The first example of church participation in Canada's centennial celebrations which Miedema explores is the Canadian Interfaith Conference. This arms-length state institution, while designed to coordinate and integrate various faith-based activities during 1967, was not as inclusive or equally representative as the government had initially hoped. In addition to failing to secure the participation of Quebec's Roman Catholic Church, the mainline Christian churches were able to hold more negotiating power in the conference than other religious groups. Designed to act as a coordinating body for the participation of organized religions in Centennial celebrations, and as a resource centre on particular and ecumenical   religious matters for Centennial participants, the Conference of thirty-three different religious organizations had a distinctly Christian bias. One example was the ecumenical National Prayer Service which, while striving to be inclusive, appeared to many to simply be inclusively non-doctrinally Christian in orientation and content. Another was the Conference's Centennial Anthology of Prayer which consisted of "neutral" biblical passages that emphasized particular themes which were shared by all of Canada's religions, but which were expressed in obviously Christian language.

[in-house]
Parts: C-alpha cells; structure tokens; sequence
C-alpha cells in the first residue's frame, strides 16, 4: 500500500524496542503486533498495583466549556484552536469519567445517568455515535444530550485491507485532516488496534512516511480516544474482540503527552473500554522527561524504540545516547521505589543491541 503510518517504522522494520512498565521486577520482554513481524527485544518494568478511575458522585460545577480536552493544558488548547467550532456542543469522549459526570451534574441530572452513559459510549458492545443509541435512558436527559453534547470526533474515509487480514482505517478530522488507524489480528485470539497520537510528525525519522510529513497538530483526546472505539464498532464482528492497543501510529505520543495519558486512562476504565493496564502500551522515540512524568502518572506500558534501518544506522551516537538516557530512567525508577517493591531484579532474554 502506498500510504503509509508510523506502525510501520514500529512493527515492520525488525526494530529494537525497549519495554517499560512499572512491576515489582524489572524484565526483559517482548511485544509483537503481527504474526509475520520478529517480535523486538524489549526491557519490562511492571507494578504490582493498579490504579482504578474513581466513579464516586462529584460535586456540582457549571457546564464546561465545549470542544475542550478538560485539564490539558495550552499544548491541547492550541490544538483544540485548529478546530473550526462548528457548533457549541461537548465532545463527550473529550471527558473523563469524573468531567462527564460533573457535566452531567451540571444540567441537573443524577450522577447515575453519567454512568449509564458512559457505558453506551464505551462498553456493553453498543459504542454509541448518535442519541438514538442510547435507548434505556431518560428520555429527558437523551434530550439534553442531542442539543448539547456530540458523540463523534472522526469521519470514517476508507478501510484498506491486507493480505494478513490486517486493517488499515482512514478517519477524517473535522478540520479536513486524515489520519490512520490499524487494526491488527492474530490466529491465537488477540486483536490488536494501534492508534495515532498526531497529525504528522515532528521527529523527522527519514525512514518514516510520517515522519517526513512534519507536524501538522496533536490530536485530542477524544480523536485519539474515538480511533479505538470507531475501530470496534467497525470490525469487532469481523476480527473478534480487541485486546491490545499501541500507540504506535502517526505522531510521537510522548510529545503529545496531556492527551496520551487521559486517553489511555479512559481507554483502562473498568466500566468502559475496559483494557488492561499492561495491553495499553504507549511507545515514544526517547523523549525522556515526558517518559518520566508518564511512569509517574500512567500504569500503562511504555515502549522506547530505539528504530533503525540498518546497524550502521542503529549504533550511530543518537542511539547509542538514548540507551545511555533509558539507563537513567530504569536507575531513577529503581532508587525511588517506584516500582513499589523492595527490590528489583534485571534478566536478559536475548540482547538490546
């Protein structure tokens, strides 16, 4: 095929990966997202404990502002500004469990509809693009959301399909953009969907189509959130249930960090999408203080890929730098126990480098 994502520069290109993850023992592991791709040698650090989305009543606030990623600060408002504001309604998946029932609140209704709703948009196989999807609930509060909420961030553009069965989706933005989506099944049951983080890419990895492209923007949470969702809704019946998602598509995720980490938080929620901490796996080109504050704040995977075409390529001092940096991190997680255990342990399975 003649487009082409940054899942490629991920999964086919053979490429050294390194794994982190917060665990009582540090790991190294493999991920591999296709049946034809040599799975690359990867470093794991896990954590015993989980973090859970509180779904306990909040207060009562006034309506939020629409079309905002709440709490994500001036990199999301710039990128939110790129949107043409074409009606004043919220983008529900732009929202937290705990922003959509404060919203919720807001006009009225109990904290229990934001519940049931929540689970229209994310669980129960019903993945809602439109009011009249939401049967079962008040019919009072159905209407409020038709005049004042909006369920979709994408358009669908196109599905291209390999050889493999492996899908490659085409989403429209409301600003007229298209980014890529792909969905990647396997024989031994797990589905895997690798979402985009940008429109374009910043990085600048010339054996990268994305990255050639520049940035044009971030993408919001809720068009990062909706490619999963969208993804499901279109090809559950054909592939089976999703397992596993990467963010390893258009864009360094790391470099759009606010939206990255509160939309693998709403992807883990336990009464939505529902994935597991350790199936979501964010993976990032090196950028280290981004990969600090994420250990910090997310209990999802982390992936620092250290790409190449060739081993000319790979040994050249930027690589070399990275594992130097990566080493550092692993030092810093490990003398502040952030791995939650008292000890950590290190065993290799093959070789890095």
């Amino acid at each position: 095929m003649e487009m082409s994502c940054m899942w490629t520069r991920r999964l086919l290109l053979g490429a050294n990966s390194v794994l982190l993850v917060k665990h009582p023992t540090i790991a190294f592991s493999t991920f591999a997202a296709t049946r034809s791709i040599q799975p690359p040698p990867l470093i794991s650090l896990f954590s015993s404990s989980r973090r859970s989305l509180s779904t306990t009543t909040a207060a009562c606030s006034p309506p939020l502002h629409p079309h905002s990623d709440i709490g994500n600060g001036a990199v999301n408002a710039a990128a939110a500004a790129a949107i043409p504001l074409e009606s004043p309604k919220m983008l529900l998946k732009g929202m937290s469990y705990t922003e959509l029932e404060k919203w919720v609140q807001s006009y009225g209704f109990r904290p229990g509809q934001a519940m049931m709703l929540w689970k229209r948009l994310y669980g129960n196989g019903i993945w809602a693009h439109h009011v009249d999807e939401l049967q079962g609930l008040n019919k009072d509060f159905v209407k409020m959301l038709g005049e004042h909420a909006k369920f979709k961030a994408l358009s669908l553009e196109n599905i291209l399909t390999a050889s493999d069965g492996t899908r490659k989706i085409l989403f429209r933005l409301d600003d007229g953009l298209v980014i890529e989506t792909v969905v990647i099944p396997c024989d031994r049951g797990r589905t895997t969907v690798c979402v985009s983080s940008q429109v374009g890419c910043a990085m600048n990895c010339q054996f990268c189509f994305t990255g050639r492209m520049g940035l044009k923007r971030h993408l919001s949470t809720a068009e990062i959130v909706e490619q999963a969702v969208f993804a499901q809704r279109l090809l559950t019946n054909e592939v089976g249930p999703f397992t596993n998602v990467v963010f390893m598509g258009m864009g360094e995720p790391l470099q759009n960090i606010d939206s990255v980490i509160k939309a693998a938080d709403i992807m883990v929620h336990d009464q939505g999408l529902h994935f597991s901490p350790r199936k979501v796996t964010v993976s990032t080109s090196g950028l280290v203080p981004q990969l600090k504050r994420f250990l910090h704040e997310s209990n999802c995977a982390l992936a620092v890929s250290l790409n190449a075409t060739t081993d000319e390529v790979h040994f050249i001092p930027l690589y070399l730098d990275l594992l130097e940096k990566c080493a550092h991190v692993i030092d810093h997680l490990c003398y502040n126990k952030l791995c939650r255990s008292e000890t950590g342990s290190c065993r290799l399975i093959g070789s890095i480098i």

The Canadian Corporation for the World Expo, the government institution which organized and managed Expo 67, encouraged Canada's Christian churches and other organized religions to participate in the fair, engage in an interfaith dialogue, and demonstrate how they were participating in a new, pluralistic, and inclusive Canada. However, following the lead of the Canadian pavilion, the Canadian Christian pavilion failed to discuss existing cultural and ethnic tensions in Canada, but instead focused upon the broader and less divisive theme of the human condition and the role religion could play in bettering people's lives. Furthermore, while initially envisioned as a single multi-faith pavilion, Canada's mainline churches refused to collaborate with other religions in presenting a single pavilion of Canada's religions. Furthermore, with the assistance of the Canadian Corporation for the World Expo, the mainline churches were also able to exclude Canadian evangelical churches. Ironically, the mainline churches argued that such evangelical "sects" contravened the inclusive character of the pavilion and the fair since they emphasized conversion and argued that the Bible must be taken literally.